Princeton’s newest freshman cohort symbolically entered the campus through FitzRandolph Gate Sept. 7 at the annual Pre-rade. The Class of 2018, 1,312 students strong, hails from 46 states and the District of Columbia, and includes international students from 50 countries outside of the United States. Kathryn Moore ’15 captured images of the colorful procession for PAW.
(Courtesy Outdoor Action)
As this year’s Outdoor Action groups return from the trails, we dial back the clock a few years to September 2008, when nearly 700 freshmen in the Class of 2012 bonded on hiking, climbing, and canoeing trips to eight states. A PAW Online slide show captured scenes from several of those “frosh trips,” including this one in the Catskills. Director Rick Curtis ’79 said that the record-high participation rate — 55 percent of the class — was spurred partly by a new program that provided free trips to students on financial aid.
Read more about OA’s history and see another great Throwback Thursday photo in this post from March 2014.
This week, Beloit College’s annual Mindset List noted several interesting tidbits about members of the incoming Class of 2018: Since most were born in 1996, their lives never overlapped with those of Tupac Shakur or Carl Sagan; the terrorist attacks of 2001 happened when they were in kindergarten; and they’ve never known a world without The Daily Show.
But what was happening at Princeton when the Class of ’18 was still in diapers? Quite a lot: 1996 is the year when the Tigers upset UCLA in men’s basketball and said farewell to Pete Carril; President Bill Clinton delivered the Commencement address as Princeton celebrated its bicenquinquagenary (250th anniversary); and alumnus Richard Smalley *74 shared the Nobel Prize in Chemistry for his discovery of a novel type of carbon molecules.
The Pyne Prize that year went to Derek Kilmer ’96, now a U.S. Congressman from the state of Washington, and Daniel Walter ’96, who went on to earn a Ph.D. from Princeton’s physics department. Kilmer’s Congressional colleague Jared Polis ’96 also was on campus. PAW wrote a column about his ambitious course load, which included 25 classes in his first two years (just over six per semester). Continue reading
A faculty committee is recommending that Princeton reverse course on its 10-year attempt to curb grade inflation that has been widely unpopular with students. The University should drop numerical targets for A’s, which are too often “misinterpreted as quotas,” and instead allow departments to set their own grading standards, the committee said. The changes could be voted on by the faculty as early as October.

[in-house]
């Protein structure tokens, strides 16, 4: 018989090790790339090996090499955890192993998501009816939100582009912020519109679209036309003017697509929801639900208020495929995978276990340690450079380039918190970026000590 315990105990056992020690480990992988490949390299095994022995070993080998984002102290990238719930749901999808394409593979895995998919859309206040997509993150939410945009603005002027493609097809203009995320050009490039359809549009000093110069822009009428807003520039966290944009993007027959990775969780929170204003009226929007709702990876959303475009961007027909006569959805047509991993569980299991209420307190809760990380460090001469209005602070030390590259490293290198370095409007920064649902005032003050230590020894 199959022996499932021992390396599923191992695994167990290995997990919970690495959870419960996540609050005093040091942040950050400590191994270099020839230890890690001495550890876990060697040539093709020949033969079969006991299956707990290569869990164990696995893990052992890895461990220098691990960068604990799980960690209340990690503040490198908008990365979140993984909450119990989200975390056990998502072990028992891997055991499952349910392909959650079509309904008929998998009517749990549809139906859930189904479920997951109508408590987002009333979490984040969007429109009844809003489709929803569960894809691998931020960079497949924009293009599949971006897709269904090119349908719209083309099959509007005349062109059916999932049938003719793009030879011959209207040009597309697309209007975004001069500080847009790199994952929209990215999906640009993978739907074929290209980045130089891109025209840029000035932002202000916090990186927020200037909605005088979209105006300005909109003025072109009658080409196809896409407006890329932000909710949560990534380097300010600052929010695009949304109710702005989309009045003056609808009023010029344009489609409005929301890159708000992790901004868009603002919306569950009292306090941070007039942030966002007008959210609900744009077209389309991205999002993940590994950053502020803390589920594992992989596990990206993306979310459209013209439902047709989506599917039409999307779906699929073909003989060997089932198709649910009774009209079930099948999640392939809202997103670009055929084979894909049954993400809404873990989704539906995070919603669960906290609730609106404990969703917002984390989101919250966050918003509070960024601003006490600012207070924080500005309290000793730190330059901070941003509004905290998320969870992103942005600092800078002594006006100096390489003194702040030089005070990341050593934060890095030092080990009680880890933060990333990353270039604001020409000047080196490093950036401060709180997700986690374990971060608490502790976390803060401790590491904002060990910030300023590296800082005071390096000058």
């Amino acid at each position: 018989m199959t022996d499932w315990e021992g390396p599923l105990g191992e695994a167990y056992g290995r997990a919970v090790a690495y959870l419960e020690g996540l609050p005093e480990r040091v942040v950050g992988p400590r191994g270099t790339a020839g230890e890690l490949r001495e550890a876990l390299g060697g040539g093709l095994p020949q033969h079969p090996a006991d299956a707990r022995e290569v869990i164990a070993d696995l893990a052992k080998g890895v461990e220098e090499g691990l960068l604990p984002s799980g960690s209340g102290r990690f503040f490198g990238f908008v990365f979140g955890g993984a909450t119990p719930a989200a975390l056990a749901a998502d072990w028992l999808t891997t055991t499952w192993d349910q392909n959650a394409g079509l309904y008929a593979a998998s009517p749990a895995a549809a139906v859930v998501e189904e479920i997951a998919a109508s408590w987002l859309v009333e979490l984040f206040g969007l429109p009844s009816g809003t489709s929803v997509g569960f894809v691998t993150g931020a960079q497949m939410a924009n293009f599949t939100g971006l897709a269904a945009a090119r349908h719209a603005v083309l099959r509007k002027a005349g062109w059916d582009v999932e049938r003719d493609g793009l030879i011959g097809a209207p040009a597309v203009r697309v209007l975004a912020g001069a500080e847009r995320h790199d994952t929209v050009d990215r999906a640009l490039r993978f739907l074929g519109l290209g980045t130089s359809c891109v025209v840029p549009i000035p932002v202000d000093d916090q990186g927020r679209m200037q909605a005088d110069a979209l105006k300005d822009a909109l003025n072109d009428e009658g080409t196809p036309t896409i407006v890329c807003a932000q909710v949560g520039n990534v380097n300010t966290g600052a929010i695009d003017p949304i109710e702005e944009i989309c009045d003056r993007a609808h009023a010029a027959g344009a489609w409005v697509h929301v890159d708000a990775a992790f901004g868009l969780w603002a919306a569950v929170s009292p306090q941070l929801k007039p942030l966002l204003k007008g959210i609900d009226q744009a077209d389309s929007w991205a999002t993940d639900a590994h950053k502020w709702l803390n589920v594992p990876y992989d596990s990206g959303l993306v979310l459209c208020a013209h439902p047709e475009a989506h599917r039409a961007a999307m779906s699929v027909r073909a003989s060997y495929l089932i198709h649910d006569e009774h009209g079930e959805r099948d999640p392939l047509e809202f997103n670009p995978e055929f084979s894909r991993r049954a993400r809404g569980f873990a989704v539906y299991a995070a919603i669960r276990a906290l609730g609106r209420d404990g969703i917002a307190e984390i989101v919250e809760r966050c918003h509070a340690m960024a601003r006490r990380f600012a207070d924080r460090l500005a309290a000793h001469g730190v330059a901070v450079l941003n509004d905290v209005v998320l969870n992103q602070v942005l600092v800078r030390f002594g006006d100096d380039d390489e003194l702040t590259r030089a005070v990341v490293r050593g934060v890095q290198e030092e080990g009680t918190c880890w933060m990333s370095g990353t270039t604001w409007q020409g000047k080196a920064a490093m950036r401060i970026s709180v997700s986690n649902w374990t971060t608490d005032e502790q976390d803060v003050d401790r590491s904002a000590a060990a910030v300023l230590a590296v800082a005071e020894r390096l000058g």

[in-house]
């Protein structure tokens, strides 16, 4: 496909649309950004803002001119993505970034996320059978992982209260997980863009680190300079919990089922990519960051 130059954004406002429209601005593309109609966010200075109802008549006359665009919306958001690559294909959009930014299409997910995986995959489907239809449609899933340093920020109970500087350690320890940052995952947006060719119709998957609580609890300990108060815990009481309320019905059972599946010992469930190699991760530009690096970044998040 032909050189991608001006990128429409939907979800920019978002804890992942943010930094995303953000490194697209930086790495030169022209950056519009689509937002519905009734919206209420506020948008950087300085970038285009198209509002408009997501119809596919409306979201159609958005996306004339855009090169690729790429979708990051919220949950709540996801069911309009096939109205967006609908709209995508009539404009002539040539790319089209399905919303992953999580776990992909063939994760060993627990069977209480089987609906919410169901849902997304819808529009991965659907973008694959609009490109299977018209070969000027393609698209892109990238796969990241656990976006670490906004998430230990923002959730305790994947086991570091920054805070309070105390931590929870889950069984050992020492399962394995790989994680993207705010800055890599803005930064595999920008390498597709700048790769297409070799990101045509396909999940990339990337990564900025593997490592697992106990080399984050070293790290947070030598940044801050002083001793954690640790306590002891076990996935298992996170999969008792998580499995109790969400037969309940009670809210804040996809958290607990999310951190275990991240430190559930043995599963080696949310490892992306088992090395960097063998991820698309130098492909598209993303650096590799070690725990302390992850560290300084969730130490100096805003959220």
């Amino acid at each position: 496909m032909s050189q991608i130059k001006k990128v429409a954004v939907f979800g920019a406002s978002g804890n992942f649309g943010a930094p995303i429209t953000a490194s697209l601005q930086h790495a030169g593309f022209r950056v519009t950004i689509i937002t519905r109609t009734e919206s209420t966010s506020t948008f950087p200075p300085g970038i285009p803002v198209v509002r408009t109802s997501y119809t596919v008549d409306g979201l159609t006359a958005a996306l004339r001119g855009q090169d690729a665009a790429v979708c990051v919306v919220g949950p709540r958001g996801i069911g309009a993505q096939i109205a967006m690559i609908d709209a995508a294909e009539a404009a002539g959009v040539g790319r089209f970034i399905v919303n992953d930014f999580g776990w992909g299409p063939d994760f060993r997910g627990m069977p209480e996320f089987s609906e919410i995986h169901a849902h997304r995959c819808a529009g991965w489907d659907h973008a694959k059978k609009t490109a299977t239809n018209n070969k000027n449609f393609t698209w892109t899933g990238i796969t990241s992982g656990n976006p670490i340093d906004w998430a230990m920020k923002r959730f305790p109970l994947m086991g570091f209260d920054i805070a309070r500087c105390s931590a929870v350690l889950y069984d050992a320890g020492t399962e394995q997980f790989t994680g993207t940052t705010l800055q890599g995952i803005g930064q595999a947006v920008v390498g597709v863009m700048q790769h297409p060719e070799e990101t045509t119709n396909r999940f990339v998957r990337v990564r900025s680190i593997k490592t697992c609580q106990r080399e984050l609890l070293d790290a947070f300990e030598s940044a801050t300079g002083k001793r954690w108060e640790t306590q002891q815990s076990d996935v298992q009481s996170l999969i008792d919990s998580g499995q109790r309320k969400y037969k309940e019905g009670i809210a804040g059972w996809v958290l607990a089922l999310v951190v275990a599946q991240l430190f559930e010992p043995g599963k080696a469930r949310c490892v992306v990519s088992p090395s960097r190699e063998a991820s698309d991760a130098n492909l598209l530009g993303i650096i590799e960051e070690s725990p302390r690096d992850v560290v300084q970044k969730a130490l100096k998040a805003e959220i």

The faculty voted in 2004 to adopt a policy recommending that each department limit A grades to 35 percent for undergraduate course work and to 55 percent for junior and senior independent work. The percentage of A’s dropped from 47 percent in 2001-04 to 41.8 percent in 2010-13.
But the policy raised a number of concerns, and few colleges followed suit. In his fourth month in office, President Eisgruber ’83 appointed a group of nine faculty members to review the policy and determine whether it meets the University’s goals with as few negative consequences as possible.
The group’s report was released Aug. 7. In a statement, Eisgruber praised the committee for “a set of recommendations that I fully support.” Continue reading
Amanda Bock GS
“Artificial Light: Flash Photography in the Twentieth Century,” an exhibit curated by Amanda Bock GS.
Dates and Location:
May 24 – Aug. 3, 2014, at the Philadelphia Museum of Art, Main Building, the Lynne and Harold Honickman Gallery. The gallery is open Tuesday through Sunday, 10 a.m. – 5 p.m., and until 8:45 p.m. Wednesdays and Fridays.
The Curator: Bock was a Goldsmiths Fellow at the Philadelphia Museum of Art for three years and today is project assistant curator in the department of prints, drawings, and photographs. She also is a Ph.D. student at Princeton working on her dissertation in art history. Continue reading
By Mark Alpert ’82
Where do scientists go on their summer vacations? While many fled to the beach or some other getaway last month, several hundred physicists came to Princeton to discuss string theory, which is a topic you won’t find on most beach-reading lists. For the five days of Strings 2014, the latest in a series of annual conferences, the theorists eschewed sun and sand in favor of exploring the weightiest of questions: Can we construct a mathematical framework that explains the fundamental nature of the universe?
Participants at the Strings 2014 conference. (Amaris Hardy, Office of Communications)
Princeton was the perfect venue for this year’s conference because so many string theorists work in the University’s physics department and at the Institute for Advanced Study. “No other institution is as closely associated with string theory,” said Nima Arkani-Hamed, a physicist at the Institute (and one of the stars of the recent documentary Particle Fever). “Princeton was the incubator for the field for many years.” Continue reading